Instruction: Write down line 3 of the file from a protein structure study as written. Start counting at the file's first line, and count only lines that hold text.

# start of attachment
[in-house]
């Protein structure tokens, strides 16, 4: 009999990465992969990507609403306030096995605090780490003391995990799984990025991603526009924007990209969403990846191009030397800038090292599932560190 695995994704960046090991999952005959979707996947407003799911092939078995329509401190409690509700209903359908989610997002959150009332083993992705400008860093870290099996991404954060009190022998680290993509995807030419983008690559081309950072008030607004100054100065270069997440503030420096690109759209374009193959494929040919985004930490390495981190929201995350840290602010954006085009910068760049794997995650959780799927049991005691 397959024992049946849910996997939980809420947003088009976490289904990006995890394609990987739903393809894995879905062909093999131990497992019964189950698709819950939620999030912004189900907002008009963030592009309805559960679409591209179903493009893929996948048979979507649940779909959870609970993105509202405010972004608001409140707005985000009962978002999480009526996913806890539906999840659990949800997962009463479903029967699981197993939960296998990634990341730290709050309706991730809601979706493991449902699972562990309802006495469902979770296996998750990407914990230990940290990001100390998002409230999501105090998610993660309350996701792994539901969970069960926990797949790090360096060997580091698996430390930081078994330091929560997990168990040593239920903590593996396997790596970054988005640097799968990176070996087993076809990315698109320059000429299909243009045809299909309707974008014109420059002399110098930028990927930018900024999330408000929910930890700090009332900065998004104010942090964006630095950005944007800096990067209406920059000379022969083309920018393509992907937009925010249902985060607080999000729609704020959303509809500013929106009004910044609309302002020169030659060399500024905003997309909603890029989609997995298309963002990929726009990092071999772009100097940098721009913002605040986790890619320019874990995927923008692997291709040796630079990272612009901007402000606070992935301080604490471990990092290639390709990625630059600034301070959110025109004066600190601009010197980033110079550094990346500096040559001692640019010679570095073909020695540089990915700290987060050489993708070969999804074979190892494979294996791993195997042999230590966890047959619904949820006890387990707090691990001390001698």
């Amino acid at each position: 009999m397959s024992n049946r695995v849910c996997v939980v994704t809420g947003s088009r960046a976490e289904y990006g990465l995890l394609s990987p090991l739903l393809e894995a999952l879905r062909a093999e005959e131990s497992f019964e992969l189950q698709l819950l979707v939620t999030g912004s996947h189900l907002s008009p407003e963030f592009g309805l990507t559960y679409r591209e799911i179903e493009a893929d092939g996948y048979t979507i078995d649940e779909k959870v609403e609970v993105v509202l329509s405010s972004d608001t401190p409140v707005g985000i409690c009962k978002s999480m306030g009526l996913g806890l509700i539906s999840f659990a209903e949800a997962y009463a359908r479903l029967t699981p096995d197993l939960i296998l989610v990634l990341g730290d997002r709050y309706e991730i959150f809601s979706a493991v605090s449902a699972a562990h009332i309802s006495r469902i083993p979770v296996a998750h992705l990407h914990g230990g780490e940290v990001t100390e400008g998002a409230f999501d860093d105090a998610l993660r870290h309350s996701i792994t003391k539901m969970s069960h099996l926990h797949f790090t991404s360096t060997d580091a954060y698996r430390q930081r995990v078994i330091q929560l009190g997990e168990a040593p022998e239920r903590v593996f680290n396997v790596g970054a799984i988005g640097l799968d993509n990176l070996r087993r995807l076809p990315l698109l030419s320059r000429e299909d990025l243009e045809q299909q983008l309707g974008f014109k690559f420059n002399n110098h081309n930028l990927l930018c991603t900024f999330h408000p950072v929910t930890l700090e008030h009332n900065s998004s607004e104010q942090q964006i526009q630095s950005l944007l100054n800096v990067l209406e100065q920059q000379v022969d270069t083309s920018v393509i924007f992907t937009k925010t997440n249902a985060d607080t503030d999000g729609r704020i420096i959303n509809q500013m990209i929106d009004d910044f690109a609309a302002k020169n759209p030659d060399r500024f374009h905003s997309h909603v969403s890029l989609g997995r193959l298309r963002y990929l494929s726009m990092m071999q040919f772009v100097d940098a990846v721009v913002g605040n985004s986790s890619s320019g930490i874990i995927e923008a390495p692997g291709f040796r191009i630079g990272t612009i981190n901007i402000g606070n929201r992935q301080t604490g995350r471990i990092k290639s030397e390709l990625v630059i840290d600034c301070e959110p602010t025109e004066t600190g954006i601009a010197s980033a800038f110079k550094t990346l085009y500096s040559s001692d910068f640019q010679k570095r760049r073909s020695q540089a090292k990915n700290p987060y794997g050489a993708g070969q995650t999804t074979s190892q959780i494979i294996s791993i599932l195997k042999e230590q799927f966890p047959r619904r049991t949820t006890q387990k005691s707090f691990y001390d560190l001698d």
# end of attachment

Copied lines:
């Amino acid at each position: 009999m397959s024992n049946r695995v849910c996997v939980v994704t809420g947003s088009r960046a976490e289904y990006g990465l995890l394609s990987p090991l739903l393809e894995a999952l879905r062909a093999e005959e131990s497992f019964e992969l189950q698709l819950l979707v939620t999030g912004s996947h189900l907002s008009p407003e963030f592009g309805l990507t559960y679409r591209e799911i179903e493009a893929d092939g996948y048979t979507i078995d649940e779909k959870v609403e609970v993105v509202l329509s405010s972004d608001t401190p409140v707005g985000i409690c009962k978002s999480m306030g009526l996913g806890l509700i539906s999840f659990a209903e949800a997962y009463a359908r479903l029967t699981p096995d197993l939960i296998l989610v990634l990341g730290d997002r709050y309706e991730i959150f809601s979706a493991v605090s449902a699972a562990h009332i309802s006495r469902i083993p979770v296996a998750h992705l990407h914990g230990g780490e940290v990001t100390e400008g998002a409230f999501d860093d105090a998610l993660r870290h309350s996701i792994t003391k539901m969970s069960h099996l926990h797949f790090t991404s360096t060997d580091a954060y698996r430390q930081r995990v078994i330091q929560l009190g997990e168990a040593p022998e239920r903590v593996f680290n396997v790596g970054a799984i988005g640097l799968d993509n990176l070996r087993r995807l076809p990315l698109l030419s320059r000429e299909d990025l243009e045809q299909q983008l309707g974008f014109k690559f420059n002399n110098h081309n930028l990927l930018c991603t900024f999330h408000p950072v929910t930890l700090e008030h009332n900065s998004s607004e104010q942090q964006i526009q630095s950005l944007l100054n800096v990067l209406e100065q920059q000379v022969d270069t083309s920018v393509i924007f992907t937009k925010t997440n249902a985060d607080t503030d999000g729609r704020i420096i959303n509809q500013m990209i929106d009004d910044f690109a609309a302002k020169n759209p030659d060399r500024f374009h905003s997309h909603v969403s890029l989609g997995r193959l298309r963002y990929l494929s726009m990092m071999q040919f772009v100097d940098a990846v721009v913002g605040n985004s986790s890619s320019g930490i874990i995927e923008a390495p692997g291709f040796r191009i630079g990272t612009i981190n901007i402000g606070n929201r992935q301080t604490g995350r471990i990092k290639s030397e390709l990625v630059i840290d600034c301070e959110p602010t025109e004066t600190g954006i601009a010197s980033a800038f110079k550094t990346l085009y500096s040559s001692d910068f640019q010679k570095r760049r073909s020695q540089a090292k990915n700290p987060y794997g050489a993708g070969q995650t999804t074979s190892q959780i494979i294996s791993i599932l195997k042999e230590q799927f966890p047959r619904r049991t949820t006890q387990k005691s707090f691990y001390d560190l001698d």